Washington forward Tom Wilson has been suspended seven games for his hit on Boston defender Brandon Carlo on Friday night.
Wilson had a teleconference with the Department of Player Safety on Saturday evening, which suggested a longer-than-usual suspension was coming.
This will be the fifth suspension of Wilson’s career.
Here is the original hit, which went unpenalized at the time:
Carlo left the game and was briefly hospitalized.
From the NHL:
In the explanation video, the Department of Player Safety seems to agree, at least somewhat, that Carlo was eligible to be hit on the play. They cite the “totality” of circumstances — including the contact with Carlo’s head and the severity of the hit — in rendering judgment.
In 2018, Wilson was suspended twenty games (later reduced to 14) for his high hit on Oskar Sundqvist. He has not been suspended since, though he has been fined. Wilson was not considered a repeat offender in the decision to suspend or not, but his suspension history was factored into the length of his suspension.
Here is DoPS’ full explanation for the suspension transcribed.
As the video shows, Jakub Vrana approaches the Bruins’ zone with Carlo defending at the blue line. He chips the puck into the corner and both players pursue the loose puck on the forecheck as Wilson moves in on support.
Carlo simultaneously bumps Vrana and lifts his stick to try and gain possession of the puck. As he does so, Wilson moves down from his support position to pressure Carlo.
With the puck bouncing in Carlo’s skates as he tries to locate it, Wilson approaches from outside his field of vision and delivers a high hard hit that makes direct contact with Carlo’s head driving it violently into the glass and causing injury. This is boarding.
The boarding rule states: “A boarding penalty shall be imposed on any player who checks or pushes a defenseless opponent in such a manner that causes the opponent to hit or impact the boards violently or dangerously.”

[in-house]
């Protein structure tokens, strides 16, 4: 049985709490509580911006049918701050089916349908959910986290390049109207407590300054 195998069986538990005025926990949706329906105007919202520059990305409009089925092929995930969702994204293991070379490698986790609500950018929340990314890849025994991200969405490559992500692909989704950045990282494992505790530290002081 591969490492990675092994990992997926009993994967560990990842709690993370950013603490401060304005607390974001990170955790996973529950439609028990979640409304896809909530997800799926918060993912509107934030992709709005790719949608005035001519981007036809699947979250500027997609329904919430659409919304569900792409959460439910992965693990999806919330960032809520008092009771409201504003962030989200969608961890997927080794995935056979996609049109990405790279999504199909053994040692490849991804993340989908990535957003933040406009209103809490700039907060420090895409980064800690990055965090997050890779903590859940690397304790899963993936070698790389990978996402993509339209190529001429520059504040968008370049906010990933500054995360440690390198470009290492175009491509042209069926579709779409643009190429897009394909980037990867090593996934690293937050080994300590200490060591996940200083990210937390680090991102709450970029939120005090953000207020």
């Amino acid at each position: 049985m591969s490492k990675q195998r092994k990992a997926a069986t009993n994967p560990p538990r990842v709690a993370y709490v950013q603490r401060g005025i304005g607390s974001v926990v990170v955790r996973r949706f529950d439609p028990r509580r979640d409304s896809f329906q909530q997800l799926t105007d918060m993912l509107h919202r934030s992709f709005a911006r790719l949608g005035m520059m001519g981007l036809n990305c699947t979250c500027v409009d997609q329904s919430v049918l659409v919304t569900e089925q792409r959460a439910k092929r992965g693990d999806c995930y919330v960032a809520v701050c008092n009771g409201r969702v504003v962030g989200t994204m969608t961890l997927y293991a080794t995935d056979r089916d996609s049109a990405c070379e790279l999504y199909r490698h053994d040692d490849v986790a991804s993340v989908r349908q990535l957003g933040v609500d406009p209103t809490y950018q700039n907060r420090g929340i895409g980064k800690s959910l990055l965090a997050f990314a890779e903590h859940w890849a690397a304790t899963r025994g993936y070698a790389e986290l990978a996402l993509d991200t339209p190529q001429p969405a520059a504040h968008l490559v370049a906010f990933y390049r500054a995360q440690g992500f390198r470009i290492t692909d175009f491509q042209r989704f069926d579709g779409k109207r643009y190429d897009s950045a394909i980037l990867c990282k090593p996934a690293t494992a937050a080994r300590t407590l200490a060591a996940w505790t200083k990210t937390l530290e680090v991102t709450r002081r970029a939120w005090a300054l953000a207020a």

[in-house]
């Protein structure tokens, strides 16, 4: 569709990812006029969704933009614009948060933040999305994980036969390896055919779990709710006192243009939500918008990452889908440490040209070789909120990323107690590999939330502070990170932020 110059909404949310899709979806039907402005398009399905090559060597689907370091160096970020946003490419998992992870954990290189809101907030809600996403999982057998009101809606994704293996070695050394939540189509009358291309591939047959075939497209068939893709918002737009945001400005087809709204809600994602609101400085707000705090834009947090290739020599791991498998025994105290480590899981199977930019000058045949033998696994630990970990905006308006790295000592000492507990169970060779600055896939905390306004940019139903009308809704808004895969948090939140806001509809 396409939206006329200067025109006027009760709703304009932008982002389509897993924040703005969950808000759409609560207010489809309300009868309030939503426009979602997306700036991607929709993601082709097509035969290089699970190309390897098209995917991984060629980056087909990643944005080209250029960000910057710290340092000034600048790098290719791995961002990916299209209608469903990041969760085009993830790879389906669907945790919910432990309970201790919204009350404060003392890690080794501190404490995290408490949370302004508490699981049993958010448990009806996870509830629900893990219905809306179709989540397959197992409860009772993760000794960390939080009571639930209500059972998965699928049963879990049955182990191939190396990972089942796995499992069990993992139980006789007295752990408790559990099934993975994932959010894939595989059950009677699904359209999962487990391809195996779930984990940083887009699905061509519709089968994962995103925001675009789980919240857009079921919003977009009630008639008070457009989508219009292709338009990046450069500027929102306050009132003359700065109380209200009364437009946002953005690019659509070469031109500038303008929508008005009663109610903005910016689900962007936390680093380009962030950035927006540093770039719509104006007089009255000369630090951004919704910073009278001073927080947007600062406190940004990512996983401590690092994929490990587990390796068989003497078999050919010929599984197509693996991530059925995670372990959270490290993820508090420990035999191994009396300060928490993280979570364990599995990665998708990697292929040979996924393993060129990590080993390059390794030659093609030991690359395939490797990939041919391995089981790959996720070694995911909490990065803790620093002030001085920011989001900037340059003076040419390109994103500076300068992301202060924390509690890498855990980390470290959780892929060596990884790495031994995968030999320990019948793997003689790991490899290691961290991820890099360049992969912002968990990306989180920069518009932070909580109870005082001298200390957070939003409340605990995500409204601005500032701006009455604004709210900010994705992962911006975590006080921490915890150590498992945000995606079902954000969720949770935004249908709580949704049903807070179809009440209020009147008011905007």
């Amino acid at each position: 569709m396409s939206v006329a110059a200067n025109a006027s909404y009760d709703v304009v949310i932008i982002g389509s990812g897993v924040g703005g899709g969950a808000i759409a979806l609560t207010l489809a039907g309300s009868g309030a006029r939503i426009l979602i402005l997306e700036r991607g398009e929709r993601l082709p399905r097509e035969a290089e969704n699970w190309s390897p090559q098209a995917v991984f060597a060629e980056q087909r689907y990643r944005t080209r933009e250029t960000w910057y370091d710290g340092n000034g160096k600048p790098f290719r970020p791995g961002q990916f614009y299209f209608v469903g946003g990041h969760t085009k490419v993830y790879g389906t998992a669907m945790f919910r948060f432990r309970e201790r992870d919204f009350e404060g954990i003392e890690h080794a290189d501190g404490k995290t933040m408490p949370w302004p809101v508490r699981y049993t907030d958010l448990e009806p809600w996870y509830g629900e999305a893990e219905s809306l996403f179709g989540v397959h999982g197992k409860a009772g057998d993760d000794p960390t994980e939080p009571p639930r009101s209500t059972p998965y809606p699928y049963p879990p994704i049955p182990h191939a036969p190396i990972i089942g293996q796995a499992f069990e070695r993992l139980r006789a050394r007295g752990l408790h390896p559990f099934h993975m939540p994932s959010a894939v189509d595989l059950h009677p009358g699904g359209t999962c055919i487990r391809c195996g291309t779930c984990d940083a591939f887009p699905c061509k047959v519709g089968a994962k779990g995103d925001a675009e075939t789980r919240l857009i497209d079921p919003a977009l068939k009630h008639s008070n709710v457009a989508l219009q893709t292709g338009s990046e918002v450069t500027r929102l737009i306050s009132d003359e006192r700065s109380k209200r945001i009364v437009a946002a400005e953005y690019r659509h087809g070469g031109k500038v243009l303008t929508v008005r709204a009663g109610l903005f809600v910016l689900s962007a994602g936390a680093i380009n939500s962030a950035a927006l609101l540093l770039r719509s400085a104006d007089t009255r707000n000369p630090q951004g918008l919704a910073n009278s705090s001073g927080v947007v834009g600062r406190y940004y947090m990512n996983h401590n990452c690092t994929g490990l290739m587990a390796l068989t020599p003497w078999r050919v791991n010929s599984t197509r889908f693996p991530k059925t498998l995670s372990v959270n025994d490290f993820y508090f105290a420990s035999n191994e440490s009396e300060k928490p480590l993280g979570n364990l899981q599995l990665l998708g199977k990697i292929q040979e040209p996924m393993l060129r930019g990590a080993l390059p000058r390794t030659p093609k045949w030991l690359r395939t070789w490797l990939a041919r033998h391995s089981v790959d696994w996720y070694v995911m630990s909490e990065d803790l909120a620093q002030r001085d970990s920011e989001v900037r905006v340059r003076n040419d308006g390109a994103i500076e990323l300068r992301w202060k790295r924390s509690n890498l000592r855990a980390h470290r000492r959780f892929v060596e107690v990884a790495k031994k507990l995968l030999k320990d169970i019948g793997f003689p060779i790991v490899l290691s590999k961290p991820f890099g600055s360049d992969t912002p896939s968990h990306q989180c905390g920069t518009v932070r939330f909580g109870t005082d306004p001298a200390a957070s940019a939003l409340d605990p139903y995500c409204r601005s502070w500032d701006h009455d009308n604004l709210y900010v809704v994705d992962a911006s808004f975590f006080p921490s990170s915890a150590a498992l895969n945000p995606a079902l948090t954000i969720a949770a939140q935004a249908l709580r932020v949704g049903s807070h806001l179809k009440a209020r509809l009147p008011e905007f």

On this play, the combination of Carlo’s battle with Vrana, his head being low as he looks for the puck, and Wilson’s angle of approach combine to leave Carlo in a position where he is defenseless. Through no fault of his own, he’s unable to brace for contact, anticipate the hit, or protect himself in any way from Wilson who is approaching from outside his field of vision.
It is important to note that we agree with the Capitals argument that at this point in the play, Wilson could deliver a hit on Carlo that does not result in supplemental discipline. We acknowledge their assertion that it is common for NHL players to legally deliver hits on unsuspecting or vulnerable opponents. While there are aspects of this hit that may skirt the line between suspendable and not-suspendable, it is the totality of the circumstances that cause this play to merit supplemental discipline.
What separates this hit from others is the direct and significant contact to a defenseless player’s face and head causing a violent impact with the glass. This is a player with a substantial disciplinary record taking advantage of an opponent in a defenseless position and doing so with significant force.
Wilson will be eligible to return against the New York Rangers on March 20.
Headline photo: Elizabeth Kong/RMNB
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